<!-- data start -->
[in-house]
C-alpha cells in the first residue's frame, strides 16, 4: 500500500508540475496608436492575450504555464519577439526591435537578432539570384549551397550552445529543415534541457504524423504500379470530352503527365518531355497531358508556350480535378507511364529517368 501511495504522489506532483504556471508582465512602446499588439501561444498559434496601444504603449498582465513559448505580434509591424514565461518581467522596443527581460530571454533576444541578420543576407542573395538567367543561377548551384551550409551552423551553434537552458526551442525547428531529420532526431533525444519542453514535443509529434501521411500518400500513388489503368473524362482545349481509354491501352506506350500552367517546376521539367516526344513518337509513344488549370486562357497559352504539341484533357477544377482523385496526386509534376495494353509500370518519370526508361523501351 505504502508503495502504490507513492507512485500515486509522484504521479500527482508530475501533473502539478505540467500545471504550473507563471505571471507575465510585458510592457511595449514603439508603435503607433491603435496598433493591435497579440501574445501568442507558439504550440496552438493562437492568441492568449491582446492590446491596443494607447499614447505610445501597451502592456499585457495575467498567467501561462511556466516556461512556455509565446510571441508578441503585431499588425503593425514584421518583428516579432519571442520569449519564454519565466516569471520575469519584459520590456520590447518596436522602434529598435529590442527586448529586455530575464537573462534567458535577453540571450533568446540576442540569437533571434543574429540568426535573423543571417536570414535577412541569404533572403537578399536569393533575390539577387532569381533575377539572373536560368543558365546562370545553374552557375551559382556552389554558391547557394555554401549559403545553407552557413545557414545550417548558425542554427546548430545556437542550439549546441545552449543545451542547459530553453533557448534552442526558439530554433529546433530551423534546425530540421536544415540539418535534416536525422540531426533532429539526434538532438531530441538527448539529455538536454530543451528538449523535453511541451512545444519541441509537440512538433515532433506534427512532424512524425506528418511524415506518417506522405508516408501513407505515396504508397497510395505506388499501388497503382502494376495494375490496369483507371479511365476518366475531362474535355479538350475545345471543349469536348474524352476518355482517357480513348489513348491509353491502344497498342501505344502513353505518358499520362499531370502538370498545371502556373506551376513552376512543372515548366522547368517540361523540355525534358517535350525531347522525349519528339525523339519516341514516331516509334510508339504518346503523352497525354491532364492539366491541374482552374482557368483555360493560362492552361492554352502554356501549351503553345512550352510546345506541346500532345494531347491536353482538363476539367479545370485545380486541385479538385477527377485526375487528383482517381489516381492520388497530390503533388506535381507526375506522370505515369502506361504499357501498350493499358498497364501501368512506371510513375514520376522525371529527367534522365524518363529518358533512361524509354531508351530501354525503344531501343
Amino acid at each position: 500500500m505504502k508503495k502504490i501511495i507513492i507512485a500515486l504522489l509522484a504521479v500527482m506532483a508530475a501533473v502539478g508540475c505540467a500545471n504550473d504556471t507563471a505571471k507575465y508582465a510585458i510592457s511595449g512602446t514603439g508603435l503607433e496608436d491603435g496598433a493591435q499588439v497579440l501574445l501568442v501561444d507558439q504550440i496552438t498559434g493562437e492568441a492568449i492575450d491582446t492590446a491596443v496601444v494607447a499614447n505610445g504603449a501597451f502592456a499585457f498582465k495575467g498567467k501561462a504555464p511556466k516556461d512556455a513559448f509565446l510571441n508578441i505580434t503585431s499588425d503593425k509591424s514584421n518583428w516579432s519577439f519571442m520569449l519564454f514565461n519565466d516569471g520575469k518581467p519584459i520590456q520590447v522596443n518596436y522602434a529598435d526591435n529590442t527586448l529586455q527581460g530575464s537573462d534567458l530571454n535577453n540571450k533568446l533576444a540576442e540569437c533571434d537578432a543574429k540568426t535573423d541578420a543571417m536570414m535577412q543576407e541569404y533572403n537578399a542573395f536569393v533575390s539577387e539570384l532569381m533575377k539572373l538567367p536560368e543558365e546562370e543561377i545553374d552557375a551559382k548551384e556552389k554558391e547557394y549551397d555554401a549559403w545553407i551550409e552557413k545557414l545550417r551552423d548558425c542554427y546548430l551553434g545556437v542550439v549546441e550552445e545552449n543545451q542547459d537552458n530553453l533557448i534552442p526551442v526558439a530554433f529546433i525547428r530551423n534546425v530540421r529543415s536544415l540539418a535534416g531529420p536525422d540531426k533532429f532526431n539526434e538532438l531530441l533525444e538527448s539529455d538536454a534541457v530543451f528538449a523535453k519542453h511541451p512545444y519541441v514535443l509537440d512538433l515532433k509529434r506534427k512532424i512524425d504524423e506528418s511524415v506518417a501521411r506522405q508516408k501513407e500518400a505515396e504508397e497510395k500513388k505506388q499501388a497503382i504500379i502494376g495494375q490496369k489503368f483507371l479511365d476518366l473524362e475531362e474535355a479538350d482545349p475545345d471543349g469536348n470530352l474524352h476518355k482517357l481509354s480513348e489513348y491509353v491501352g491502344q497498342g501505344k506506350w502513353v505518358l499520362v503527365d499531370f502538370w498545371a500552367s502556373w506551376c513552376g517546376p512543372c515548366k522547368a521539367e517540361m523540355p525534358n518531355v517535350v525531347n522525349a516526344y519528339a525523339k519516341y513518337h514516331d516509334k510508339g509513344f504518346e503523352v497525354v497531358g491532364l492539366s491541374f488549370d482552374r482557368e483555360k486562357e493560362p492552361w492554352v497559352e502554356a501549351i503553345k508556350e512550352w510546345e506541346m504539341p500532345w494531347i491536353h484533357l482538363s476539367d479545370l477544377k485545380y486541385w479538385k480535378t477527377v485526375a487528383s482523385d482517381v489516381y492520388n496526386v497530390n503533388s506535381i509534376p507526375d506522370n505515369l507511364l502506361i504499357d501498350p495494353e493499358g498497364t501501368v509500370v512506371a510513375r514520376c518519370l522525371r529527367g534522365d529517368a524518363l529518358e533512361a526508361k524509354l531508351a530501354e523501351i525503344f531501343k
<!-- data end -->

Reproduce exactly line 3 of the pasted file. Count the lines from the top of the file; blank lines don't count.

Amino acid at each position: 500500500m505504502k508503495k502504490i501511495i507513492i507512485a500515486l504522489l509522484a504521479v500527482m506532483a508530475a501533473v502539478g508540475c505540467a500545471n504550473d504556471t507563471a505571471k507575465y508582465a510585458i510592457s511595449g512602446t514603439g508603435l503607433e496608436d491603435g496598433a493591435q499588439v497579440l501574445l501568442v501561444d507558439q504550440i496552438t498559434g493562437e492568441a492568449i492575450d491582446t492590446a491596443v496601444v494607447a499614447n505610445g504603449a501597451f502592456a499585457f498582465k495575467g498567467k501561462a504555464p511556466k516556461d512556455a513559448f509565446l510571441n508578441i505580434t503585431s499588425d503593425k509591424s514584421n518583428w516579432s519577439f519571442m520569449l519564454f514565461n519565466d516569471g520575469k518581467p519584459i520590456q520590447v522596443n518596436y522602434a529598435d526591435n529590442t527586448l529586455q527581460g530575464s537573462d534567458l530571454n535577453n540571450k533568446l533576444a540576442e540569437c533571434d537578432a543574429k540568426t535573423d541578420a543571417m536570414m535577412q543576407e541569404y533572403n537578399a542573395f536569393v533575390s539577387e539570384l532569381m533575377k539572373l538567367p536560368e543558365e546562370e543561377i545553374d552557375a551559382k548551384e556552389k554558391e547557394y549551397d555554401a549559403w545553407i551550409e552557413k545557414l545550417r551552423d548558425c542554427y546548430l551553434g545556437v542550439v549546441e550552445e545552449n543545451q542547459d537552458n530553453l533557448i534552442p526551442v526558439a530554433f529546433i525547428r530551423n534546425v530540421r529543415s536544415l540539418a535534416g531529420p536525422d540531426k533532429f532526431n539526434e538532438l531530441l533525444e538527448s539529455d538536454a534541457v530543451f528538449a523535453k519542453h511541451p512545444y519541441v514535443l509537440d512538433l515532433k509529434r506534427k512532424i512524425d504524423e506528418s511524415v506518417a501521411r506522405q508516408k501513407e500518400a505515396e504508397e497510395k500513388k505506388q499501388a497503382i504500379i502494376g495494375q490496369k489503368f483507371l479511365d476518366l473524362e475531362e474535355a479538350d482545349p475545345d471543349g469536348n470530352l474524352h476518355k482517357l481509354s480513348e489513348y491509353v491501352g491502344q497498342g501505344k506506350w502513353v505518358l499520362v503527365d499531370f502538370w498545371a500552367s502556373w506551376c513552376g517546376p512543372c515548366k522547368a521539367e517540361m523540355p525534358n518531355v517535350v525531347n522525349a516526344y519528339a525523339k519516341y513518337h514516331d516509334k510508339g509513344f504518346e503523352v497525354v497531358g491532364l492539366s491541374f488549370d482552374r482557368e483555360k486562357e493560362p492552361w492554352v497559352e502554356a501549351i503553345k508556350e512550352w510546345e506541346m504539341p500532345w494531347i491536353h484533357l482538363s476539367d479545370l477544377k485545380y486541385w479538385k480535378t477527377v485526375a487528383s482523385d482517381v489516381y492520388n496526386v497530390n503533388s506535381i509534376p507526375d506522370n505515369l507511364l502506361i504499357d501498350p495494353e493499358g498497364t501501368v509500370v512506371a510513375r514520376c518519370l522525371r529527367g534522365d529517368a524518363l529518358e533512361a526508361k524509354l531508351a530501354e523501351i525503344f531501343k